Not only did Ethiopians change, they did so with glee and joy as they did eskista to a new age of Ethiopian music. At the vanguard of this sea change in the way Ethiopians listened to music was Tilahun. In all honesty, Tilahun’s voice is the rarest of all for he sings in ways that utilizes a full range of tonality. I’ve never heard a singer be able to reach soaring alto only to return back to drive home a song in majestic tenor. When one listens to Tilahun’s songs, one can almost feel his emotions with every word that he sings. He was able to capture gut wrenching love with songs like “Ewedish Nebere” and gave hope to crossed lovers with songs like “Wub Aynama”.
Tilahun was a balladeer above all but he also expanded his range as sang song about human suffering. He lent his voice and courageously spoke about the privation that made the lives of millions of Ethiopians unbearable. In a culture that is reluctant to openly talk about struggles and is hesitant to acknowledging strife, Tilahun sang about the Ethiopian famine of the 80’s in ways that were so emotional and heart rending that it still coaxes tears from my eyes when I hear “Way Way Silu“(link). This is the wonder behind Tilahun’s voice; he was able to bend and manipulate his range in ways that makes us connect music to our emotions.
Tilahun passed away on April 19th, 2009 but his music lives on for an eternity. One does not earn the name the Voice if one’s voice did not transcend time and space. For an eternity, at least for as long as Ethiopians walk on this planet, the voice of Tilahun will be remembered by those who know and understand Ethiopian music. It is a fitting actually—our names are our destiny after all—Tilahun means a shade or a cover from the elements. Tilahun was the voice that covered Ethiopia for decades with a melodic blessing; in his passing he has left a shadow that will never be surpassed. #TilahunEthiopia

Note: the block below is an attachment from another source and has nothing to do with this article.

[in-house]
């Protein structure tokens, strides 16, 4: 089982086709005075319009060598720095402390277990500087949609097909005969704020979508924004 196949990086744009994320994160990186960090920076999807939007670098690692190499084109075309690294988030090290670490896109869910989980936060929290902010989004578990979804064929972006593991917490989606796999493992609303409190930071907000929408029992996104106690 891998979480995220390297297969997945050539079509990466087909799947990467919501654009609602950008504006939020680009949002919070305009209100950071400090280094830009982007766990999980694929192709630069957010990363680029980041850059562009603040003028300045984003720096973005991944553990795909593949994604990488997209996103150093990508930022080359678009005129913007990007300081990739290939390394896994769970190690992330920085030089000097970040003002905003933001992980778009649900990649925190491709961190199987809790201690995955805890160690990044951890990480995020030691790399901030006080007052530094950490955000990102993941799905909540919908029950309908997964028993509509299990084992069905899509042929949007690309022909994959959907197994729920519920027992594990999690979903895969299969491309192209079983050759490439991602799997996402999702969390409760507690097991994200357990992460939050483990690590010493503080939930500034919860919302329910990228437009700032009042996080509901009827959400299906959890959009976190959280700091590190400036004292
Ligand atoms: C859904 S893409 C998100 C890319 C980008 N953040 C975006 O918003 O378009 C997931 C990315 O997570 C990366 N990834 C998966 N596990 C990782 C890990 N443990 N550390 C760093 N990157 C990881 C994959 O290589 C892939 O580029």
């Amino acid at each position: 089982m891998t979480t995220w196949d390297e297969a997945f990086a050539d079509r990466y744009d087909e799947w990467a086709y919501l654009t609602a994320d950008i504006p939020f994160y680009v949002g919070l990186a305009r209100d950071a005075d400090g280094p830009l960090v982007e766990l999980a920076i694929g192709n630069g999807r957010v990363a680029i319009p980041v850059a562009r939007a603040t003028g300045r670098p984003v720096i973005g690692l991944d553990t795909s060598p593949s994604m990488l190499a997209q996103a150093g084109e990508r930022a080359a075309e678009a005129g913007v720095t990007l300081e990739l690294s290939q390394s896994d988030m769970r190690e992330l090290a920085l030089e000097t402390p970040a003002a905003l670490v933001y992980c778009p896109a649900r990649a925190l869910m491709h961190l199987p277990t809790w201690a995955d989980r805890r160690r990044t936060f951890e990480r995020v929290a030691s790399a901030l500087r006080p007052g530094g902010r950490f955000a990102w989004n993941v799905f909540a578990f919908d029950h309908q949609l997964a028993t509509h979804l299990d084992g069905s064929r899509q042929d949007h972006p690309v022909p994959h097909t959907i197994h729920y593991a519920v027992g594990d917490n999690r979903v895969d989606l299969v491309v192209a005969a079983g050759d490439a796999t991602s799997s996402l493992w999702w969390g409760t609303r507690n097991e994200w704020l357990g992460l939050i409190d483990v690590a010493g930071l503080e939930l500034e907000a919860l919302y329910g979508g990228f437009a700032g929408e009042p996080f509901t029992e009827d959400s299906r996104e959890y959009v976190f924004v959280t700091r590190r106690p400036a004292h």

“Music is the harmonious voice of creation; an echo of the invisible world.” ~ Giuseppe Mazzini
If you appreciate this write up, love Ethiopian music and appreciate the supreme voice that was Tilahun Gessesse (rest in eternal peace), share this article on social media using #TilahunEthiopia
Check out one of the old school videos of Tilahun Gessesse as he sings one of his classical songs “Web Aynama” and make sure you check out the dedication video below the first video as well.
Check out this Ghion Cast which is a dedication to Tilahun Gessesee by a gifted and talented singer named Anteneh Worku as his voice is overlayed on top of Ethiopian dances by well known and not so famous eskista dancers.
Originally from Ethiopia with roots to Atse Tewodros II, Lij Teodrose is a former community organizer whose writing was incorporated into Barack Obama's South Carolina primary victory speech in 2008. He pivoted away from politics and decided to stand for collective justice after experiencing the reality of the forgotten masses. His writing defies conventional wisdom and challenges readers to look outside the constraints of labels and ideologies that serve to splinter the people. Lij Teodrose uses his pen to give a voice to the voiceless and to speak truth to power.